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Thursday, May 28, 2009

Thistle Simile


This is what I do on Sundays while my children are at church--I look for spots to photograph in large fields around town. Sometimes I go on a hike with my husband and other times I will invent new recipes for my family. By large though my favorite thing to do is photograph nature.

My dilemma is that I was thinking about going back to church. It has been over a year since I have attended church and I am sure a lot has changed. One of the reasons I stopped attending was the result of all the mommy-cliques. I have never fit well into any sort of group. Throughout high school and college I hung out with everyone. It didn't matter if you were poor or well off, skater or preppy, goth or nerd--I was friends with just about everyone. This was good in some ways in that I learned to be tolerant of all people. However, I also didn't have many close friends--those I were close with I was very loyal to.


It was interesting sitting at the lunch table during high school. I usually sat by myself even though I could have picked anywhere in the lunchroom to sit. For some reason, being around large groups of my peers and seeing all their cliques really turned me off and brought out my shyness. I hated lunchtime.



So, that is how it has been at church. I am surrounded by many women--some my age and some not. I have never known where I fit in, because no one has really ever invited me into their circle. Even if I did enter their proverbial clan, would they accept me not being entirely loyal to them? Would they be fine if I hung out with other women?



Or does it really matter?




I am thinking we are all like these thistles--beautiful to look upon, but each with a guarded armor. Quick attempts to single one thistle out can lead to wounds and second guessing. Slowly approach though, take the time to be gentle and careful and you may have the opportunity to partake in the sweet fragrance of the soul.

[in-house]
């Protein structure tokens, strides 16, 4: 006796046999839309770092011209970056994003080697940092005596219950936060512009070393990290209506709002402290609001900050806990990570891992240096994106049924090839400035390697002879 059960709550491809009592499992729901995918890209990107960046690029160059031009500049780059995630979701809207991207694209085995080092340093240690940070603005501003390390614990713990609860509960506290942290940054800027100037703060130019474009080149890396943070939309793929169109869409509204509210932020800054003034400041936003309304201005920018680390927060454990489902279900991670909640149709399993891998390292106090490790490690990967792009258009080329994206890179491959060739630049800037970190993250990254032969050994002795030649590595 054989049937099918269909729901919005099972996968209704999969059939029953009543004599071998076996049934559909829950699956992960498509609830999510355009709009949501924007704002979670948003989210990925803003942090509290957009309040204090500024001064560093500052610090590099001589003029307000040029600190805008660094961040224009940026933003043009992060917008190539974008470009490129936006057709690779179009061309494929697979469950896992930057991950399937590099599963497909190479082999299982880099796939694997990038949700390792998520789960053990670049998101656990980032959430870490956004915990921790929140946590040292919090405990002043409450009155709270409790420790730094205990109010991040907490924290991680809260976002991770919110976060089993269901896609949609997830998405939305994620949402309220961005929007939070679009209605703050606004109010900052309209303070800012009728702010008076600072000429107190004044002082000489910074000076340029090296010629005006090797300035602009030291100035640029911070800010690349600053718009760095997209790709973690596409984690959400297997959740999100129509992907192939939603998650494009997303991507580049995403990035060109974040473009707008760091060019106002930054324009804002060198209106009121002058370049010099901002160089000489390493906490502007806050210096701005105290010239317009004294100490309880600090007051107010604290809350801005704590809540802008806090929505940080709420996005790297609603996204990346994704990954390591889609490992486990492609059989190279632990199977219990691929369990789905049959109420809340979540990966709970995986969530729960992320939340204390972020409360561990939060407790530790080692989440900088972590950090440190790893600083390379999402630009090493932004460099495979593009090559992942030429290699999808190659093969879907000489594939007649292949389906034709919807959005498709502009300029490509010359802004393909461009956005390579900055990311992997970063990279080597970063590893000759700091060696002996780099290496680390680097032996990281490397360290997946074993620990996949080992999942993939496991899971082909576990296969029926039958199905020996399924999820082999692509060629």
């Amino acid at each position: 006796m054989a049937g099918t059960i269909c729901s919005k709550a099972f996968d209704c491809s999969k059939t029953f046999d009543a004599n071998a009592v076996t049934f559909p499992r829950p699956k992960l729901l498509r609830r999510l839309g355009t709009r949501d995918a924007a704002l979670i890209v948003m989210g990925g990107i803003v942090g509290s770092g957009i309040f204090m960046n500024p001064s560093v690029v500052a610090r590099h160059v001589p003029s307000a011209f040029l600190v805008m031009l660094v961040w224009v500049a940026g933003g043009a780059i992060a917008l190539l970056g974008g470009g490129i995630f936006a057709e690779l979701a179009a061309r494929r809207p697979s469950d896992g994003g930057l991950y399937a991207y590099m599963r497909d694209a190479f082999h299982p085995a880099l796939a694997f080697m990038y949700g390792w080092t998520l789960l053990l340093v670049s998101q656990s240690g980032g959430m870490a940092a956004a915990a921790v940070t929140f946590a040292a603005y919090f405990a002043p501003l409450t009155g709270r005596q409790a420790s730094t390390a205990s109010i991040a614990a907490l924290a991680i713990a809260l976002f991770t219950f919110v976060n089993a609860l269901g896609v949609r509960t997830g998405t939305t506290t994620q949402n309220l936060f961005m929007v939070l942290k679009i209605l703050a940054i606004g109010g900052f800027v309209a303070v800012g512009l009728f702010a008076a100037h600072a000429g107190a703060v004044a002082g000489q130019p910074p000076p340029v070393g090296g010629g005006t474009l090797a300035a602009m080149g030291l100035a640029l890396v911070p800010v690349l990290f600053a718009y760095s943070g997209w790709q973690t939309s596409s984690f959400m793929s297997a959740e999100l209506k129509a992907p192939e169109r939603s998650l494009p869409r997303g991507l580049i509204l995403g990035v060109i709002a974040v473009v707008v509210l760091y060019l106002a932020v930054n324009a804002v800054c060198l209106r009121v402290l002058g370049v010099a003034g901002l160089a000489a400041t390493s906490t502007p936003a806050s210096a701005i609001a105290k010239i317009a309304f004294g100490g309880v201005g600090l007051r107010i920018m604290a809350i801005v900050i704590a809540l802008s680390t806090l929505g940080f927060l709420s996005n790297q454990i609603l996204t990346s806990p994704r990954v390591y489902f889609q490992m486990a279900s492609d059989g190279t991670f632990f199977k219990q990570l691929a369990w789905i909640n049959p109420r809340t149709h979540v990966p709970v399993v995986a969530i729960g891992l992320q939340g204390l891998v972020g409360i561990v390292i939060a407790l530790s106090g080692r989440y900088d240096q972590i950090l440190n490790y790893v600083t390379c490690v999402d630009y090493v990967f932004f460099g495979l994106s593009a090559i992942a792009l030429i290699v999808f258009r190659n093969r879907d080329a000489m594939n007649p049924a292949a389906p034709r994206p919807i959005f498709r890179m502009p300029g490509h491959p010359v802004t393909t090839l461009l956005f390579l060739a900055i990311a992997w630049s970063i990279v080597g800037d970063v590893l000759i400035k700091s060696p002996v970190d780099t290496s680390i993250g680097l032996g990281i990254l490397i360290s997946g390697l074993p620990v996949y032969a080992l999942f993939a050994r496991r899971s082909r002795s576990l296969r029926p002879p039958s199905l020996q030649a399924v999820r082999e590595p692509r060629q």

12 Comments:

Bill said...

Interesting post. I have been an active churchperson for most of my adult life and am currently involved in Stewardship activities at a large United Methodist Church. Our focus is upon our responsibility as people of God for all that has been given to us. A major part of the focus is to figure out why we are active and involved - and others aren't! Your post gives valuable insight into what we need to be about.

Simply put, a church is created and built one person at a time, with sensitivity to what matters to each individual. A feeling of importance and belonging needs to exist among the members, with focus upon areas of common interest for individual and corporate benefit. Without such an approach, the Allie's of this world will continue to drop off their kids and head out, camera in hand.

Expat From Hell said...

Great post! I wonder if churches shouldn't take their evangelism a little more seriously when they think about people - like you and I. Keep 'em coming, and keep us thinking!

Best to you.

EFH

Expat From Hell said...

Great post! I wonder if churches shouldn't take their evangelism a little more seriously when they think about people - like you and I. Keep 'em coming, and keep us thinking!

Best to you.

EFH

Mindee said...

Here's the thing: all churches are full of people and all people are generally poop heads at least part of the time. You can't let that keep you from being where you need to be.

You have to learn to live and let live and forgive and forget. Church is about creating community and serving/worshiping/learning about God.

I think one of the things that makes us more like Jesus is learning to get along with church ladies!

Shellgirl said...

I felt that way too, and have been out of church for a few years. I've been thinking about going back though, and I really think that God's whispering for me to return.

There are lots of people out there who feel like we do. Maybe we need to be the ones to reach out to those who are "outside" the circles, especially the teens and young adults who are trying to figure out where and how to fit in.

Be the change you want to see in the world... Mr. Gandhi said it, but I think that's what I want to do! Let's go be a friend to somebody who needs us.

Rob and Tiff said...

I can relate to how you feel. I too am the kind of person who can be friends with anyone. My friends have ranged from many varieties of faiths and interests. Yet at the same time it can be intimidating to be faced with clicks,whether it's at church, school or the park.